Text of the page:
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I usually just sit down with a piece of walnut or cherry and lay out the correct size pieces I need. Itry to find parts of the board that has maybe a lighter grain or a different color. In walnut I look for white edges and use as much white edges as posible. After getting it all layed out I begain cutting each piece out. I always make the clock fit the piece of wood that I have. I then rough cut all the pieces then do the final cut on a band saw for a straight edge around curves. After everything is all cut out I take the board that go on the top and bottom and put a 3/4" corner round radius on all the edges. I always set up my router before starting my projects using a piece of scrap to get the right radius. Next comes sanding.

Homemade Walnut Mantel Clock
This is mine that I build for my roll top desk in my computer room. It chimes on the hour. This has the mirrored glass and what you can do is put your webcam next to the pendulum and watch it from your computer. That is neat. I get all of my clockworks through Klockit in Lake Geneva, WI.
Starting Out I begain using some 60 grit sandpaper.This is used rather lightly on all of the pieces. After everything is totally covered and all the ends and edges are ok I switch to some 100 grit and start the process all over again. You should start to see the real wood grain come out after using the 100 grit. Next I use the 180 grit and really use this till everything is totally smooth. This could take a while. This 180 grit paper should take all the rest of the saw marks out that the other 2 papers didn't. After spending 3 or 4 hours sanding each piece with the 180 grit you should have a surface all most like glass but, not quite yet. Next I use 320 grit. This is the paper to use for a glassy touch. About a half hour on each piece and your ready for making the correctly centered holes for the doweling pieces to make the clock fit together when finished. While doing this a hole has to be drilled for the clockworks to protrude to the from of the clock. You may have to route out a square where the clockworks is mounted from behind the clock face. This is usually done by sticking the clockworks through the hole and tracing the body of the works and then routing out the square that you just have drawn. This should be 3/8" to 1/2" deep into the back of the clock face. Any deeper you will come through the front. That's not good. After the drilling and the routing is done next comes the finishing.

Before deciding of a finish a decision has to be made on wheather to cover all the pieces before they are put together or done after the clock has been totally assembled. I do mine after, I use the clear polyurathane to coat my clocks. I like the grain to show after the poly has been applied. I use walnut and cherry and maple wood just for that reason so, the grain is more noticable. When using the poly, the area needs to be as free from dust as possible. S, don't sweep the floor and coat your clock. You won't like the results. I take my time when finishing. I will only do one side at a time. I start out doing the top board of the clock then at the same time do the top and rounded edges of the bottom board. I let each part I do dry overnite. Then the next day use some 400 grit paper to sand out the rough spots and put on a second coat. This can all be done at once if time is a problem. I like doing it sparingly, after the second coat has really dried lay the clock on its back and do the front, covering the faceplate and the front edges. Be careful that your finish doesn't start running. It won't if your careful. Remember to let everything dry overnite before continuing to the side. Always put on 2 coats and after all 6 parts are done, install the clockworks ans a dial or just numbers. I have been cutting a piece of mirrored glass and using that for a back so when the pendulum is moving you can see the double through the mirror. Its pretty neat looking. You can decorate it to your likings like putting lions on the side panel or a ring on the top to carry it by. Its your clock so, tear into it and make it your way.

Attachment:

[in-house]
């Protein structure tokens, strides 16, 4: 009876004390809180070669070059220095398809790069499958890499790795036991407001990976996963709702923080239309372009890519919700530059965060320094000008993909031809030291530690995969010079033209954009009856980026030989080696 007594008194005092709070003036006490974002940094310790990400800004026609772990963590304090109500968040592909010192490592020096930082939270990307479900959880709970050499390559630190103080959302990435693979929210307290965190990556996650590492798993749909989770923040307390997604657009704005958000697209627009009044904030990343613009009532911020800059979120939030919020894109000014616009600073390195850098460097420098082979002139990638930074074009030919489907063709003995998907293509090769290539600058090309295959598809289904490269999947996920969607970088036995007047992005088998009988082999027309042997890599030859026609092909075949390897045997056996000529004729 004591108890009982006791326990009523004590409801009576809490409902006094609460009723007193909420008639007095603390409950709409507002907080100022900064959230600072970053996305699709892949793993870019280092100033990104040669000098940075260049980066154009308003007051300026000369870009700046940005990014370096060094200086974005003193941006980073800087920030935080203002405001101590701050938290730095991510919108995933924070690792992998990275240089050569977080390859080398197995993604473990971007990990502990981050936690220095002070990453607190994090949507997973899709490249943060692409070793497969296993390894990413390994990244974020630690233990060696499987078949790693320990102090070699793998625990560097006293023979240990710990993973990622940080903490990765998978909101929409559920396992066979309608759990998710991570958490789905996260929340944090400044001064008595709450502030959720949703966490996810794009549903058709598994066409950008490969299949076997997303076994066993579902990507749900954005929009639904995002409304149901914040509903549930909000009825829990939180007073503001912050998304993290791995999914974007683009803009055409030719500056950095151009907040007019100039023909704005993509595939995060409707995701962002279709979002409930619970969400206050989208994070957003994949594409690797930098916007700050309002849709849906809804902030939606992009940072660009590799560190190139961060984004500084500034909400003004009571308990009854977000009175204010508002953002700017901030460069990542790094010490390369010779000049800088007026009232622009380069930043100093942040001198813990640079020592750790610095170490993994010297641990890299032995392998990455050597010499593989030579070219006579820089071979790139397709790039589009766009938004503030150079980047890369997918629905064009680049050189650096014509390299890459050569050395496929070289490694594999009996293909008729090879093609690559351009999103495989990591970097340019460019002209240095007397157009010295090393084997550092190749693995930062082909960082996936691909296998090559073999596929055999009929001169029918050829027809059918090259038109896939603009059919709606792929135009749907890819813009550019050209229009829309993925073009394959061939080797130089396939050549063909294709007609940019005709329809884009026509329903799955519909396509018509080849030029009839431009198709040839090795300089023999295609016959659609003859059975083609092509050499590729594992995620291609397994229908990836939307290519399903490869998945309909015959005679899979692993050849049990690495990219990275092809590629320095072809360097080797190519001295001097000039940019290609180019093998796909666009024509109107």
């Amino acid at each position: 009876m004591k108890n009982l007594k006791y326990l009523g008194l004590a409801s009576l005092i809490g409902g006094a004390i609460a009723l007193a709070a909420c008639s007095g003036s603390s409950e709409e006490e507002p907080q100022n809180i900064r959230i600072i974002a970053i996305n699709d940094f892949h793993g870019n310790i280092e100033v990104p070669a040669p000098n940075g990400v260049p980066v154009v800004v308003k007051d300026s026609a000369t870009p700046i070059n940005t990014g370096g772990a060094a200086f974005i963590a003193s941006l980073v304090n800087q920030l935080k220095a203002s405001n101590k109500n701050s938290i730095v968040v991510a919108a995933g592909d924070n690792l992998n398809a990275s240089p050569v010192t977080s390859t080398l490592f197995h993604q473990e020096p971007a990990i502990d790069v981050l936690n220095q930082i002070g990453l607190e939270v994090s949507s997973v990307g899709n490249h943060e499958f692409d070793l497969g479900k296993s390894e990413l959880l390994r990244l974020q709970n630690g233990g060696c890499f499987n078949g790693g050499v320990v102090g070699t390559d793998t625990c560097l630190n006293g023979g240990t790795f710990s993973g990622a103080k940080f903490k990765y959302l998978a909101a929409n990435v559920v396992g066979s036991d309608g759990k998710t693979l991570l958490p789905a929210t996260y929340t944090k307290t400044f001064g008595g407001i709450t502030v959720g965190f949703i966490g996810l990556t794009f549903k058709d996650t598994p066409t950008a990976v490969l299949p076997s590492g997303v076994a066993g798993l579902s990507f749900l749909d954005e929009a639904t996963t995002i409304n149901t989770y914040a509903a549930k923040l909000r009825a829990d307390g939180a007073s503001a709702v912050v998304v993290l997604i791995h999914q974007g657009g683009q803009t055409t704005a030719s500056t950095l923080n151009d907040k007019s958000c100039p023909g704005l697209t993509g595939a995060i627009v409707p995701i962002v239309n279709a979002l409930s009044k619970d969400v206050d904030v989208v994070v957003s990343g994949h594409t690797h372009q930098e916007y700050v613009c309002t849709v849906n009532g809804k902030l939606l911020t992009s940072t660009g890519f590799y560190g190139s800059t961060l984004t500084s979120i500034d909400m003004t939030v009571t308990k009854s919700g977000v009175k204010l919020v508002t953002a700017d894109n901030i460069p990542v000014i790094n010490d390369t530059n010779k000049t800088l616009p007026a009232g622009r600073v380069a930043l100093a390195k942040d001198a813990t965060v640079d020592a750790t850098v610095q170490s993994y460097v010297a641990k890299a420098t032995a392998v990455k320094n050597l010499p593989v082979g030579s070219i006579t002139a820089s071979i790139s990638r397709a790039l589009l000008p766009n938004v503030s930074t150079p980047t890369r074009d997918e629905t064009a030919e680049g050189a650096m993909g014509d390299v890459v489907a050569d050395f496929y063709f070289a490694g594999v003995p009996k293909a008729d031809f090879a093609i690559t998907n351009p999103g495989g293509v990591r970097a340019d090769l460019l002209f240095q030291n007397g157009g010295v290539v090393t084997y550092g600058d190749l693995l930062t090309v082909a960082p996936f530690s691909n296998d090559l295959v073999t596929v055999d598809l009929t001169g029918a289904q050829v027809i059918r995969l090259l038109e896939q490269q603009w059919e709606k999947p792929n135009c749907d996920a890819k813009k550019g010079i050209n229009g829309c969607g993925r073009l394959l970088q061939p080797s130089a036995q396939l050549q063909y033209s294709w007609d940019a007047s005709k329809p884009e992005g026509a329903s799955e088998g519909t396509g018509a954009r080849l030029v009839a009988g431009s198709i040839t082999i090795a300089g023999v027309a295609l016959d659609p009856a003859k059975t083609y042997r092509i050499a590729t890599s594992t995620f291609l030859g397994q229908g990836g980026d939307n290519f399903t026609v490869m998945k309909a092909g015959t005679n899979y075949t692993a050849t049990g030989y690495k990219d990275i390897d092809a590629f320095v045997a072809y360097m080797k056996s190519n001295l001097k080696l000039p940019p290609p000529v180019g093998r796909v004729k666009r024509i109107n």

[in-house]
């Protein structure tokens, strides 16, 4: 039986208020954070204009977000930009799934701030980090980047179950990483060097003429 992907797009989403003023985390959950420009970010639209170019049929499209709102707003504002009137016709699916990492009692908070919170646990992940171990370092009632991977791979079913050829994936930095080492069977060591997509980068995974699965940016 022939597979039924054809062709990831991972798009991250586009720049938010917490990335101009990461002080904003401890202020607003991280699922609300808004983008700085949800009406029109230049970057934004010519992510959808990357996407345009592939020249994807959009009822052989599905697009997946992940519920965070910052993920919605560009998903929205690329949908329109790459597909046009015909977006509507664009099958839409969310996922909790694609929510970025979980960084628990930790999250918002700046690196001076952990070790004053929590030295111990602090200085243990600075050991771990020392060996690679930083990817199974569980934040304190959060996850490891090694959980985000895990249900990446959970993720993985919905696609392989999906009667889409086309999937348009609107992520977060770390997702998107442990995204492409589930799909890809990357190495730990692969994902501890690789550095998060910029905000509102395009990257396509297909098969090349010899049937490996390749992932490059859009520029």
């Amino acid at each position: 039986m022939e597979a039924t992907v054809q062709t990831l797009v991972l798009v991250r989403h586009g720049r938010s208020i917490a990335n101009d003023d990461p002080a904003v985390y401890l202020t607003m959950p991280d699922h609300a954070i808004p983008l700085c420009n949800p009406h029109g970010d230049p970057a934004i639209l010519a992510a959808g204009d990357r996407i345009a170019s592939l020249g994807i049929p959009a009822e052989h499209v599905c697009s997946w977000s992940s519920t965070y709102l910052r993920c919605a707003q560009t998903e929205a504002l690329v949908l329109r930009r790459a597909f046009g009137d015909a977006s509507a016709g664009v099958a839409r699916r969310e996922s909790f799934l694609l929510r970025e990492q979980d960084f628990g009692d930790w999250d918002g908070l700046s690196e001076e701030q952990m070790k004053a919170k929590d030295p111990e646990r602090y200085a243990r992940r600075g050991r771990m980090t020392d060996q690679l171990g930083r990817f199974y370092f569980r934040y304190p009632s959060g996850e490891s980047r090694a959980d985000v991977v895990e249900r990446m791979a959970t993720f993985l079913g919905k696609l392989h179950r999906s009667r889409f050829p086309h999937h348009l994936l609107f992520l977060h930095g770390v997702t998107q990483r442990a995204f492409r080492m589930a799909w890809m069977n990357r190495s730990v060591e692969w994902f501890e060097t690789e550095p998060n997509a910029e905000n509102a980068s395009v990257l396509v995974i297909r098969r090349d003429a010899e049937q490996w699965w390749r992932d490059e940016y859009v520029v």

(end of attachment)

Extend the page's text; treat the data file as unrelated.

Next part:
If you have a idea of a mantel clock send me a picture and I will build you one. Let me know what style clockworks and finish that you would like and it will be done. I done hurry when I do these. I take my time. When finished Ialways get a picture of the finished product. I have quite an album of woodworking projects that Ihave built.


Hand Made Custom Sports Mantel Clock
This clock I made for another raffle. I used a baseball scene dial and put a sports card holder on both sides with a baseball card in both holders. This turned out very nice looking and had a lot of compliments on.

I made this mantel clock for one of our fire department gun raffles. I was in charge of selling the tickets to people walking in the door. They were all two dollar tickets and people were purchasing 5 tickets at a time. This was drawn as the door prize and was the last drawing of the afternoon.